One of the most difficult arts to master, and the most sought after, in the shooting world for most is the art of the long gun. For most shooters, taking their favorite rifle down to the range and shooting at a target at 100 yards is fun and challenging. Hitting a reactive target or even grouping well with their rifle at this range is both challenging and satisfying. And for a lot of shooters, they have no desire to go beyond that. Their favorite rifle is “accurate enough”, and they are content to believe 100 yards is a long shot. Gun magazines tout the accuracy of rifles and post up groups taken at 100 yards with their favorite ammo, and this is all well and good to some.

When you enter the world of long-distance shooting, where shots past 1 kilometer are de rigueur, however, many things change and become more important. The rifle’s characteristics play a great part, but so do the shooter’s own skills, and in this world, the key to success is all about the fundamentals.


It’s All About Control

So what are the fundamentals of shooting? Many folks who practice with a rifle and a target figure steady hold and breath control are all that is required. Missing the shot, or having a 2″ group at 100 yards is pretty darned good, and days when you have shots all over the map are just because your rifle is crap, right? Well, not so much.

“Controlling the mind and every physical element you can is key (bullet temp., identical cheek weld, finger placement, etc)”-Brandon

Getting into the fine details of the system of the rifle aside, the shooter’s very posture and timing is the base he must build on to make those shots count. Controlling the shot is as much about controlling the body as it is about the rifle.  Several key aspects come into play here, and they are fundamentally the most important.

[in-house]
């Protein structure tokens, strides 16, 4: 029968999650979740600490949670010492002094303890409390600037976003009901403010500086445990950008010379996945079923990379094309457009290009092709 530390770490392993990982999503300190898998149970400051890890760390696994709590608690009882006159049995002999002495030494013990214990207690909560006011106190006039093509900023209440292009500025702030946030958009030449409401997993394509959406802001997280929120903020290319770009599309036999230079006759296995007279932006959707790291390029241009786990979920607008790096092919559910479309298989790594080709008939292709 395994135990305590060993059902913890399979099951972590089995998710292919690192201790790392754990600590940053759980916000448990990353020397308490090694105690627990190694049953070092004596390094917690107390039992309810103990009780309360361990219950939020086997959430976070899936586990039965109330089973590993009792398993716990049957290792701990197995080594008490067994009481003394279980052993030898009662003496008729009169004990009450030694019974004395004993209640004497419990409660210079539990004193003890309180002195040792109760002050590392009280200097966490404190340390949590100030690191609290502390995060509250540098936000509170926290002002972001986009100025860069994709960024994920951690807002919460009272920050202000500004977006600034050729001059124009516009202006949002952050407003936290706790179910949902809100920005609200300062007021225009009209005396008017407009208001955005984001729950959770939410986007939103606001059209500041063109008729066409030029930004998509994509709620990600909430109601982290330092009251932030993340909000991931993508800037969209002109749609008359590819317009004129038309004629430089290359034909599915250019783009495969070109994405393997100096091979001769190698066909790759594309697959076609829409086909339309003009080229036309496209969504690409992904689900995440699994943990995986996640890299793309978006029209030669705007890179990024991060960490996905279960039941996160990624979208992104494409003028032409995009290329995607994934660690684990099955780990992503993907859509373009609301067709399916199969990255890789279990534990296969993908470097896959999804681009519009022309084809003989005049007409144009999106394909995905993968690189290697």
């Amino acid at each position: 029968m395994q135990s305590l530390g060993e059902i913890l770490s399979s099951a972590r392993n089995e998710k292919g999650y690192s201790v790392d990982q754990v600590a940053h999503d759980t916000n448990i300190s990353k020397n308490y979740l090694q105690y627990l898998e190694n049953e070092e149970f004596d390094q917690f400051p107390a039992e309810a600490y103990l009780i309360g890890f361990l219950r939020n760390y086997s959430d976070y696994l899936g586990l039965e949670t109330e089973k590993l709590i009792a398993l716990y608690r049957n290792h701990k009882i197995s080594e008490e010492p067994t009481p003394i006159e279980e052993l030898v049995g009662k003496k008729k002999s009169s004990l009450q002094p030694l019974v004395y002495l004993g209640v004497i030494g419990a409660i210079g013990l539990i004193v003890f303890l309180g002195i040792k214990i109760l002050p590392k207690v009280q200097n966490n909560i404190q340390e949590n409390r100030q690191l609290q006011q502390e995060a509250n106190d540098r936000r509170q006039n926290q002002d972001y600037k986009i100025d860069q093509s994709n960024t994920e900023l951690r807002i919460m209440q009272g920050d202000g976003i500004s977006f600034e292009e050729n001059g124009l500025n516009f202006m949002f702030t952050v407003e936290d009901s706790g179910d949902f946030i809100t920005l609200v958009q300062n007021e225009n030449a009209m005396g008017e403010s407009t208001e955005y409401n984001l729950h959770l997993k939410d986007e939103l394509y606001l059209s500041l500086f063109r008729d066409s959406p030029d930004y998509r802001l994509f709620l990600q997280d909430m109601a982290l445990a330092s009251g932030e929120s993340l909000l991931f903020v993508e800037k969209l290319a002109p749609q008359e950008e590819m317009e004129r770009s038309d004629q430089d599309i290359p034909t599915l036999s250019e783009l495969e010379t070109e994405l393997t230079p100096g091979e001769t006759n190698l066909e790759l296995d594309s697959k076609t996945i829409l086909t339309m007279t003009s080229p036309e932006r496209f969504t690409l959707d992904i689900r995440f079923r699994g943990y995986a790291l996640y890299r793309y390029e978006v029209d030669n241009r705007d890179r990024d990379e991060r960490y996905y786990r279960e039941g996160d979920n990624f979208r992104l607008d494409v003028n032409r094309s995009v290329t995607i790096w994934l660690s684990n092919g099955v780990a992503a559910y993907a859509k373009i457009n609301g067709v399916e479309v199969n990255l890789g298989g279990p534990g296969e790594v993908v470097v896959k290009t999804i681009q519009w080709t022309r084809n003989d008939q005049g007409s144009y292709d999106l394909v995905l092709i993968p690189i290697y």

Breath Control

Few things make as much difference as breath control. It may seem obvious, but when considering long shots, even the slightest movement of the rifle will affect your shot. Calming breaths, while also establishing a good rhythm, will also help reduce stress and increase focus, which also will help control your heart rate during the lead up to the shot. It’s a lot like meditation: just breathing and focusing on breathing calms the nerves and helps quiet the millions of thoughts and twitches that the body will experience.

“For shooting I recommend bottom of an exhale as this is more easily reproduced than holding in the middle.” –Brandon

Trigger Control

“Pick up initial slack, first pad of finger on the trigger and then a nice smooth trigger squeeze.”-Brandon

SCAR Light suppressed-loadout-room

This sounds easy, but how often have we gone for a smooth shot and been a little too quick on the trigger? Part of this is practicing your fine motor skills to be able to ease the pressure on the trigger slowly and evenly. Part of this is controlling the impulse to see a shot and be quick to take it.  Also, a huge portion is simply realizing how your hand and finger are placed on the trigger: Are you using the tip of your finger, or are you resting the trigger at the first joint? Is your shot smooth? Applying pressure unevenly, can cause the rifle to move off target at the last moment.

“Also remember that positive reinforcement is key. Talk to yourself in a positive manner, be your own coach! Example:  “Don’t jerk the trigger” and “smooth on the trigger” mean the same thing but produce different pictures in our heads. Think about it and be positive.” –Brandon

Natural Point of Aim, Mental Management and more coming in Part 2.

by Bravo Two

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